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Effect of Historic Tax Credits on Corporate and Individual Tax Rates
A couple weeks ago Congress launched a new round of budget talks, which reports suggest could have implications for comprehensive tax reform, and House Ways and Means Committee Chair Dave Camp, R-Mich., said that tax reform is on the table “this year, 2013.” One of the goals advocated by some tax reformers is to reduce the top corporate tax rate to less than 35 percent; to do this, Congress would have to reduce and/or eliminate certain tax expenditures.
Last month, we discussed how small an effect the repeal of the low-income housing tax credit (LIHTC) would have on lowering the top corporate tax rate. This week, we’ll talk about the effect of historic rehabilitation tax credit (HTC) repeal. According to the Annual Report on the Economic Impact of the Federal Historic Tax Credit for FY 2012, the HTC has created 2.3 million jobs, leveraged $106 billion in private capital and restored 38,700 historic buildings since it was created 35 years ago. Thus, any consideration of repeal must be weighed very carefully; only an inordinately large tax savings could theoretically justify the HTC repeal.
So what does the data say?
Repealing the HTC for individuals and corporations and pouring the savings into reducing the top corporate tax rate would yield a 0.17 percent reduction in the first year (from 35 percent to 34.83 percent). If we used those savings to reduce the top individual tax rate, we would see a .04 percent reduction in the first year (from 39.6 percent to 39.56 percent).
What about the future? Let’s look at what would happen if we used corporate and individual HTC savings to reduce the corporate tax rate over a 10 year period. If we use the Office of Management of the Budget’s (OMB) projections, we would see a reduction in the top corporate tax rate of 0.14 percent (from 35 percent to 34.86 percent). What if we used all of those savings for the individual rate instead? For the individual rate, over 10 years we would see a 0.03 percent reduction (from 39.6 percent to 39.57 percent). These are not very significant numbers.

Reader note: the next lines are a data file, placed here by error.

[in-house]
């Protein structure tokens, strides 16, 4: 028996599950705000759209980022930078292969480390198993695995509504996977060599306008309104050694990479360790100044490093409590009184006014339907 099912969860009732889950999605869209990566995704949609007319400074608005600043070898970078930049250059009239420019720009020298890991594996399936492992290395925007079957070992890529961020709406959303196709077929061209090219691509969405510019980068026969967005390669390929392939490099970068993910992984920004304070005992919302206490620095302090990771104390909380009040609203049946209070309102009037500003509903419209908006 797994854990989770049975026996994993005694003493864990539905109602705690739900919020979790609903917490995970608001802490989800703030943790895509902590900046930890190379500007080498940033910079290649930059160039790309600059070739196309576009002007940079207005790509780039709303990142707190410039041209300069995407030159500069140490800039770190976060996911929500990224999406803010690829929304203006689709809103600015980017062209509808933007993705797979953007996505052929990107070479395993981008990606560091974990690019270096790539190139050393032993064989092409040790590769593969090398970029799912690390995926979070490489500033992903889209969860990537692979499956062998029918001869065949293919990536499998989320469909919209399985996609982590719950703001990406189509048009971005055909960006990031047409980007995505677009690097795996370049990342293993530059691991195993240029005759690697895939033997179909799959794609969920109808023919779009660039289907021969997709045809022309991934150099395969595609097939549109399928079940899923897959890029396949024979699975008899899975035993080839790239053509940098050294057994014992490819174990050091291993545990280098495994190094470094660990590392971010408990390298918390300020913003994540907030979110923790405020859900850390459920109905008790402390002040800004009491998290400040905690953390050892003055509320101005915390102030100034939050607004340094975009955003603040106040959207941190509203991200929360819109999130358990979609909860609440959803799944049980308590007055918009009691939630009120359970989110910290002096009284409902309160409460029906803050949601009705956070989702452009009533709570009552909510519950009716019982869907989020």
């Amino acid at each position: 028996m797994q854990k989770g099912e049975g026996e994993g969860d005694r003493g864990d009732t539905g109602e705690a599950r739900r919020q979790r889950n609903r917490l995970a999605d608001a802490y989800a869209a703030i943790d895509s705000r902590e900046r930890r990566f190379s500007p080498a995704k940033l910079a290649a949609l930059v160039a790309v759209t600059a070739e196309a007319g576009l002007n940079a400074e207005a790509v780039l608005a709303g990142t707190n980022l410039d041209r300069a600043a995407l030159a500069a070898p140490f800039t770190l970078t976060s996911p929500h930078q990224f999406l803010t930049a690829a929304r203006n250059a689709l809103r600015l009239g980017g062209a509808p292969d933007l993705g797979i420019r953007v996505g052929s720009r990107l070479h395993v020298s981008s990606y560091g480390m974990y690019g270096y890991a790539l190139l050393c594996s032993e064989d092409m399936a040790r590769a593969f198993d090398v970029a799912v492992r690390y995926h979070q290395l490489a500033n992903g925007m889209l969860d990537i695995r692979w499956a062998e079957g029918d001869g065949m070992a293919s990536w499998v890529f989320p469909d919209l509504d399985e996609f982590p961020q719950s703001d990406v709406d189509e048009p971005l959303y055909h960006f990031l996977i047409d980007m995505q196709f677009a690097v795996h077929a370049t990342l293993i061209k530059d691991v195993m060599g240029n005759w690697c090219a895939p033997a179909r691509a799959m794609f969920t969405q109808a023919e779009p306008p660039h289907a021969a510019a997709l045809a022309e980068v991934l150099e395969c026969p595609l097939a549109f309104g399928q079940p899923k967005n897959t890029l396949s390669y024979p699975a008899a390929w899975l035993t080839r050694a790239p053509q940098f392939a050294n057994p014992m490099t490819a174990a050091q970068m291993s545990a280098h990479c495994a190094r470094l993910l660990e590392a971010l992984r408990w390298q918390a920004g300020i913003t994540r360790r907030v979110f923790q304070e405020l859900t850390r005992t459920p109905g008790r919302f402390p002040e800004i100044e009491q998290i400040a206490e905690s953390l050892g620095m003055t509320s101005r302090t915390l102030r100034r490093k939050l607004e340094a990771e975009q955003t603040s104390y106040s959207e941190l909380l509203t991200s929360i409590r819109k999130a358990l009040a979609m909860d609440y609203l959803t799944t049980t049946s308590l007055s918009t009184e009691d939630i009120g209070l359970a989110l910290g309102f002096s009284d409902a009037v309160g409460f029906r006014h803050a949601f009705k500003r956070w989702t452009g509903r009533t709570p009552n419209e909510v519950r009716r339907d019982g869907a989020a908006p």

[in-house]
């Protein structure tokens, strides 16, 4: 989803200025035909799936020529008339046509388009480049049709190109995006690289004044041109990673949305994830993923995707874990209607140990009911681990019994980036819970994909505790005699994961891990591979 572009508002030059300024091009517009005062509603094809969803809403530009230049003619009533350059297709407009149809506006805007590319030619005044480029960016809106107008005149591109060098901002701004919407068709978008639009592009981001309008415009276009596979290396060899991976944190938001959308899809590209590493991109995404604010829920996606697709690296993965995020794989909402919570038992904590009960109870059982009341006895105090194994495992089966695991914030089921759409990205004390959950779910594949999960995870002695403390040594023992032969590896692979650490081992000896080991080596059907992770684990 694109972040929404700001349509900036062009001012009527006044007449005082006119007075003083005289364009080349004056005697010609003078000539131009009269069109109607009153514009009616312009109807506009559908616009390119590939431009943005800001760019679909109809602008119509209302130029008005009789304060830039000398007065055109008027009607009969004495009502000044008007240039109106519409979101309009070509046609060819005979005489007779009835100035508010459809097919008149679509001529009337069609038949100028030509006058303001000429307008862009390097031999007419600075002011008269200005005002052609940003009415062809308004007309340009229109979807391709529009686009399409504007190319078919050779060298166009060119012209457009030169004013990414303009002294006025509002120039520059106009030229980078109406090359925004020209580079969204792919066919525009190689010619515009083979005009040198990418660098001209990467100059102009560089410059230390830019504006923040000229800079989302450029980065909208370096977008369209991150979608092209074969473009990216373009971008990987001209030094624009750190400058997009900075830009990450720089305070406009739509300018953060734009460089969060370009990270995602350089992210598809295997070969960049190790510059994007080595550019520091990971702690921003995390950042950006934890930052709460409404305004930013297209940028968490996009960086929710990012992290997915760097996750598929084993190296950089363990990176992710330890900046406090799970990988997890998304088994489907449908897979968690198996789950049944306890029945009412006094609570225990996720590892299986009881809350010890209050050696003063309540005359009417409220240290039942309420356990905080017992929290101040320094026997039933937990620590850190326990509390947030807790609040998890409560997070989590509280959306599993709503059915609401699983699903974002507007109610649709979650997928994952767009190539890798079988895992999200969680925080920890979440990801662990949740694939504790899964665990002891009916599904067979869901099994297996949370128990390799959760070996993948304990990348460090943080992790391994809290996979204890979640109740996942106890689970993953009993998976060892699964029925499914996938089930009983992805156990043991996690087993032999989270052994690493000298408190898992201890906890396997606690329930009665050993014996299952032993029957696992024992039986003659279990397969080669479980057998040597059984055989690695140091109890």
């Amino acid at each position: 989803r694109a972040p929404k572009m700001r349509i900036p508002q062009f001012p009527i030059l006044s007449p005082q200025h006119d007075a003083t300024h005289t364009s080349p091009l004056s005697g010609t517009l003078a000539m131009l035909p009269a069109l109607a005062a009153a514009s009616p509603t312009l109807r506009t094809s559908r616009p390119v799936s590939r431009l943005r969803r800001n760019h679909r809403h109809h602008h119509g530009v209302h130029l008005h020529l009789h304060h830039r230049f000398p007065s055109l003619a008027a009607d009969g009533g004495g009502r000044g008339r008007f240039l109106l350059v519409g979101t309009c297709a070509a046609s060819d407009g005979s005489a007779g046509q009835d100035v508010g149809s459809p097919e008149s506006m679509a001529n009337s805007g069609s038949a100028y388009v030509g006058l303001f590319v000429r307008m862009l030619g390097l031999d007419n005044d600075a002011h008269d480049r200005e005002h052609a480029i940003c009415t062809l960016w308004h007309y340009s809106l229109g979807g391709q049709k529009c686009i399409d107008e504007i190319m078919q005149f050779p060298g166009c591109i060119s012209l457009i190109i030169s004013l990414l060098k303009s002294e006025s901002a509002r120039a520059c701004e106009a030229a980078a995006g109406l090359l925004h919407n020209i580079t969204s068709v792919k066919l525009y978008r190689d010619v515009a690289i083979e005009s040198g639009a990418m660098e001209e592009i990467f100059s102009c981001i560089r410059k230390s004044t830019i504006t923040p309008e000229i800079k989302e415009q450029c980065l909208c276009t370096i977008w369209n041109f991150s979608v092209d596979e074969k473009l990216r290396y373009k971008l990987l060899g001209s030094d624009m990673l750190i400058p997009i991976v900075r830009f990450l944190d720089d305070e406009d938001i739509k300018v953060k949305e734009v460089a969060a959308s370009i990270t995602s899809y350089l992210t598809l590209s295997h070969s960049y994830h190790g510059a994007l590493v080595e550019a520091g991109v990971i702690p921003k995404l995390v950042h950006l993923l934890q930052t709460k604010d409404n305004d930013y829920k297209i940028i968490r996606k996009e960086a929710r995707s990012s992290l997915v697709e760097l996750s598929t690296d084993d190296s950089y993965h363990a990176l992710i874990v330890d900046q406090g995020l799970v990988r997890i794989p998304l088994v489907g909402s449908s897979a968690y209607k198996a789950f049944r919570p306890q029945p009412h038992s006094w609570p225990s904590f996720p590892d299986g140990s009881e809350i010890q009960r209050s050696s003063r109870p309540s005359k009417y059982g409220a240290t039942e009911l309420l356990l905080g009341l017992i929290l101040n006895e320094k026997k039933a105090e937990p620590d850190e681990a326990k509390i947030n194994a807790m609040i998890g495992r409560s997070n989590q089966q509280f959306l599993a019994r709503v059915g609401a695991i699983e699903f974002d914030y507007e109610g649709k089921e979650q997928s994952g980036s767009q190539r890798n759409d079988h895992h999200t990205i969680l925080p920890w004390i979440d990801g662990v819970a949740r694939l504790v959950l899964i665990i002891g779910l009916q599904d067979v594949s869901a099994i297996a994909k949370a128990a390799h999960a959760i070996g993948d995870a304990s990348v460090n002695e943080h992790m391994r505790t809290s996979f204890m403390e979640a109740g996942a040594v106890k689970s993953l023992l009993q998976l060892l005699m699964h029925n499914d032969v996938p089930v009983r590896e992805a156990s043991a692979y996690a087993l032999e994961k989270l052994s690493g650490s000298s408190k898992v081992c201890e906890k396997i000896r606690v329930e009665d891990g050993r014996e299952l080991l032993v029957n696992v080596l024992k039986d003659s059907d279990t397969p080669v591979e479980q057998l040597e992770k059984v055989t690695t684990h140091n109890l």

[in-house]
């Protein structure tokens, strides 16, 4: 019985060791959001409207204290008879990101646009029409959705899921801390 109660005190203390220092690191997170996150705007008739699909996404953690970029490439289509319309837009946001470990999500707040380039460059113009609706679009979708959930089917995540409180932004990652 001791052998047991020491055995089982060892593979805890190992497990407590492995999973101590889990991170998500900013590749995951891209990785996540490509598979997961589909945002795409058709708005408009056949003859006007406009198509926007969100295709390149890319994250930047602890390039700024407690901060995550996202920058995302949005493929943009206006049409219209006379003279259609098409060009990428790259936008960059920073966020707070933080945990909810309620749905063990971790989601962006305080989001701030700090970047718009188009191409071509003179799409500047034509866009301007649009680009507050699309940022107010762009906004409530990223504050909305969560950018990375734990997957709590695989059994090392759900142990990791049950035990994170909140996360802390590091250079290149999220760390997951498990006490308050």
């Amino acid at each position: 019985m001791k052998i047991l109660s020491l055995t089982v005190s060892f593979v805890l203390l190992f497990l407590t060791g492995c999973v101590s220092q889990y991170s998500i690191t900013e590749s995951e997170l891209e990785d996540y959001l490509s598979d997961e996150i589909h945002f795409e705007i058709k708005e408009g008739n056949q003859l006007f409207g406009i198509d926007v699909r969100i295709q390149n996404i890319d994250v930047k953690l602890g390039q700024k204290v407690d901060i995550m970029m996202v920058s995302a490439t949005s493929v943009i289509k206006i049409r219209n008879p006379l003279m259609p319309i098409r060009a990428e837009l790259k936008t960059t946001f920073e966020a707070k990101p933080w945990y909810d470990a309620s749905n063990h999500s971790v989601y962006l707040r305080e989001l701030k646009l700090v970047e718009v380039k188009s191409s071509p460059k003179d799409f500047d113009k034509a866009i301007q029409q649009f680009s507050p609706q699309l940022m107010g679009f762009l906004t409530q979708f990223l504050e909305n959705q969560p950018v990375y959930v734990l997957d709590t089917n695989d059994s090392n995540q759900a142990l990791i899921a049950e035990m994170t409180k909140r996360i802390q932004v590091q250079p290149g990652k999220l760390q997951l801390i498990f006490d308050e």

The most politically realistic repeal scenario would be that savings from the individual credit would be used to reduce the individual rate and the corporate savings would reduce the corporate rate. What does that scenario look like?
Over 10 years, the top corporate tax rate would average out at 34.87 percent over 10 years, resulting in a 0.13 percent savings. The top income rate over 10 years would see less than 0.01 percent change. More details here.
These small savings clearly don’t justify the repeal of a very successful program, especially when you take into account the fact that the HTC actually more than pays for itself. The HTC has produced nearly $26 billion in federal tax receipts at the cost of $20.5 billion in credits. While tax reform is important, lawmakers looking to eliminate tax expenditures should look elsewhere.